Windermere is England’s largest lake and one of its most popular tourist attractions. There are therefore many pressures on its delicate ecosystem. The North West’s water company, United Utilities, has a critical role in managing Windermere’s water quality. It was recently accused by the BBC of “marking its own homework” when making assessments of environmental performance. North West citizens are getting involved in monitoring water quality.
How clean is Windermere?
There’s a lot of anecdotal evidence that Windermere is polluted. The Cumbria Wildlife Trust believes that algal blooms seem to be more common, and nutrient levels in the lake are much higher than would be expected in an upland, rocky area with shallow soils. While there are many sources of pollution, the majority comes from domestic waste water, whether from normal operation of waste water treatment plants, or overflows from other parts of the system. It follows therefore, that North West based water company United Utilities is the number one influence on the health of this iconic natural asset.
According to the most recent Environment Agency report, United Utilities is one of the best performing of England’s nine water companies. So it should be the ideal custodian of the lake. In 2022 United Utilities received 3 stars for its environmental performance, beaten only by Severn Trent. The maximum is 4 stars, which United Utilities achieved in 2021.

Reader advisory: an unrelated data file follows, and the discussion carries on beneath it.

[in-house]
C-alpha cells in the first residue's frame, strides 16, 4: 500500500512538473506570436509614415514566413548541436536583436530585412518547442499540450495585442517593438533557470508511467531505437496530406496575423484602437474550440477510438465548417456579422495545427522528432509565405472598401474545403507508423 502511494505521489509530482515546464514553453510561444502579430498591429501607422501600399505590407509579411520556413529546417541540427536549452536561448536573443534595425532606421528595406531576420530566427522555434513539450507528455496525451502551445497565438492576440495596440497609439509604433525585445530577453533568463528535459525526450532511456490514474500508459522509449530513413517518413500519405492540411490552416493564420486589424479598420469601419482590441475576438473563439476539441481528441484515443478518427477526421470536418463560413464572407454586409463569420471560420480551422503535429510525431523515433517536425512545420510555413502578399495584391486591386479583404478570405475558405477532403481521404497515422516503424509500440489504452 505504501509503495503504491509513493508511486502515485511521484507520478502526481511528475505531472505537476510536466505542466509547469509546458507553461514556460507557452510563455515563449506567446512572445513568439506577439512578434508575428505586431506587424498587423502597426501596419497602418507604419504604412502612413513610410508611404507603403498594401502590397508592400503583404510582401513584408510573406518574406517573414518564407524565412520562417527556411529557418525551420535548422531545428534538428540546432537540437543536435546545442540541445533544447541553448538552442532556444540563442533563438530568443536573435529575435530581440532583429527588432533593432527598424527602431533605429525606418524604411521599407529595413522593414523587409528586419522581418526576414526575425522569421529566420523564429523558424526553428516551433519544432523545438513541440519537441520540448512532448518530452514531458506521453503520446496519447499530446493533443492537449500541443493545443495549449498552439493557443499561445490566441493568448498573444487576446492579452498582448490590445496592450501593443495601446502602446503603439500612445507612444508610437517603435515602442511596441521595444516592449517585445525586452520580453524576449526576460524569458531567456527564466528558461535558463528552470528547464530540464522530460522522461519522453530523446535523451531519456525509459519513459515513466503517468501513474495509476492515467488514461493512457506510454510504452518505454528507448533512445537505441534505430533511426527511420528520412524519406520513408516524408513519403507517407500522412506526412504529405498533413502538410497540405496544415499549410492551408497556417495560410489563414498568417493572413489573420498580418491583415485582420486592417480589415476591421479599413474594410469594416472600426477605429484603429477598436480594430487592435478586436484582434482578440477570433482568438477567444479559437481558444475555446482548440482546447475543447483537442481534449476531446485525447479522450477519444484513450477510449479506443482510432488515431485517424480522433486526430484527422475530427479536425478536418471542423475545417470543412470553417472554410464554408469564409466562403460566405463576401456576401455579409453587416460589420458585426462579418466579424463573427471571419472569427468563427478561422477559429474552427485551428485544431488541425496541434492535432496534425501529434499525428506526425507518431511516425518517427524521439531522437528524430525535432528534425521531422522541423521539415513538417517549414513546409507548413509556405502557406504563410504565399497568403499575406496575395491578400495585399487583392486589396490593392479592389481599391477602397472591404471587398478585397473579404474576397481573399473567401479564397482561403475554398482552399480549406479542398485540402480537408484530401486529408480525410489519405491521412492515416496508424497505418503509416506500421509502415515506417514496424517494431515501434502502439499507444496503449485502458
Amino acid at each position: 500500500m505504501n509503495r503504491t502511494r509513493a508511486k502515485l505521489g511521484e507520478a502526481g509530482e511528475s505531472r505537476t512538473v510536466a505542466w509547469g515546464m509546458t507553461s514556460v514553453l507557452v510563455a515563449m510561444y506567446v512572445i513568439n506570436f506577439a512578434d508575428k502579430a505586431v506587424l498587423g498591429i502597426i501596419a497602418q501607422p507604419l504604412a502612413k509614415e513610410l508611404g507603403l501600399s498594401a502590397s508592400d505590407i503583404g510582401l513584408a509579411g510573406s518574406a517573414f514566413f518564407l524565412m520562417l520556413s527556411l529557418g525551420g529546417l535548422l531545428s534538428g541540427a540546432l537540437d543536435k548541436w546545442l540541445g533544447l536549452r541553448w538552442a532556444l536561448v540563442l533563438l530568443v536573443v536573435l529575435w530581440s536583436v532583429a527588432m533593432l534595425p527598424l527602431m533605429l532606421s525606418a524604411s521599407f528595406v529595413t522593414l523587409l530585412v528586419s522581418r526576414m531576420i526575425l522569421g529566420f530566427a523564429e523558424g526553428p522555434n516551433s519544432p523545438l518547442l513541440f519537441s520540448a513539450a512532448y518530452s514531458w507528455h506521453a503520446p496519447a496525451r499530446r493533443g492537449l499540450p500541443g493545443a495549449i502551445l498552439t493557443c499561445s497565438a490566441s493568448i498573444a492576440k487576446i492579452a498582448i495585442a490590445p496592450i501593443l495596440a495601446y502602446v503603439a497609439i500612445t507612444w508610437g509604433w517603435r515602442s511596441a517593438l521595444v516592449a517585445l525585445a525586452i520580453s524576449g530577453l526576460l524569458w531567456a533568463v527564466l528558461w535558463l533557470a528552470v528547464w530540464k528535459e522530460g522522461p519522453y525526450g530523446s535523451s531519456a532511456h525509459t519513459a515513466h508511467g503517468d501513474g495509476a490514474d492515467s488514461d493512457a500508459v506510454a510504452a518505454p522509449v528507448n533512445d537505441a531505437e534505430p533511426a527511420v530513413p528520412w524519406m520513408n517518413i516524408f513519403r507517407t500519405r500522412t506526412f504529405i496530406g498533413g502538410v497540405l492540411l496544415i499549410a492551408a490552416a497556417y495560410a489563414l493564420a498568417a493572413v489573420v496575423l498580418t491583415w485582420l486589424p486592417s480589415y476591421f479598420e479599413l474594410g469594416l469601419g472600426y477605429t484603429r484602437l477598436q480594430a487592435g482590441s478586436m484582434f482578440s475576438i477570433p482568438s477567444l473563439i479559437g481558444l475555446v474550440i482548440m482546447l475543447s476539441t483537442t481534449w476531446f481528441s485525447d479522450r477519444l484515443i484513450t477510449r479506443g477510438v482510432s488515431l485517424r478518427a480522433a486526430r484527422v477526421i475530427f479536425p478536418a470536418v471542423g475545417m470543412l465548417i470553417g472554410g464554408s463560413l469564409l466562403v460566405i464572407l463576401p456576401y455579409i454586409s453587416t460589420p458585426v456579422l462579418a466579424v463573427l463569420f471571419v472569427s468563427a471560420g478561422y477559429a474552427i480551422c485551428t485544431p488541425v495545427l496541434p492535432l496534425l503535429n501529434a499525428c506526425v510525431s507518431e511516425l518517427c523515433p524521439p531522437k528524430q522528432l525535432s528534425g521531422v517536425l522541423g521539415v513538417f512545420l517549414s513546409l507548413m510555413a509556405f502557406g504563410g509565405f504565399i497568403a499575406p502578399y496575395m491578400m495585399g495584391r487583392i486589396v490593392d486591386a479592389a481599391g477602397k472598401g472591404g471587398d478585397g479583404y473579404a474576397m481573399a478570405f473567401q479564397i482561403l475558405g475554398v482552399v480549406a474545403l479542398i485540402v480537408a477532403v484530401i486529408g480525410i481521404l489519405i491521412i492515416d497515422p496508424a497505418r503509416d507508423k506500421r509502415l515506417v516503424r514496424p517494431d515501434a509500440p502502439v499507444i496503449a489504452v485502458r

However, the star rating is based only on pollution incidents which are outside normal operations – such as a blocked sewer or equipment failure at a treatment works. The very frequent discharges into water courses because of storm overflows are treated as normal permitted actions and are not included in the Environment Agency assessment: North West Bylines has previously demonstrated that United Utilities is really among the worst offenders in storm overflows and that it did not significantly improve between 2021 and 2022.
The significance of the recent BBC Panorama programme The Water Pollution Cover-up is that the BBC has demonstrated that the relatively good three star environmental assessment is not based on independent measurements, but on United Utilities’ own judgement of the impact of their pollution events.
It appears that each incident is assessed on a scale from 1 (most serious) to 4. Category 4 incidents have no environmental impact and are excluded from the Environment Agency numbers. The BBC found 60 cases where the category of incident had been changed to 4 during the United Utilities internal investigation. This would obviously have a major impact on the result.
Is the Environment Agency fit for purpose?
Perhaps the most surprising revelation in the Panorama programme is that the Environment Agency is almost never involved in these assessments. It rarely uses its own measurements and must take the water companies’ reports at face value. One factor is that Environment Agency funding has been slashed by 50% over the past decade, meaning the staff there have far fewer resources for the sort of monitoring and enforcement work that many people probably expect them to be doing. An independent report concluded that it did not properly investigate a serious pollution incident in Cunsey Beck in 2022 (this also features in the BBC Panorama programme).
Caroline Lucas has called for a criminal investigation into the BBC reports: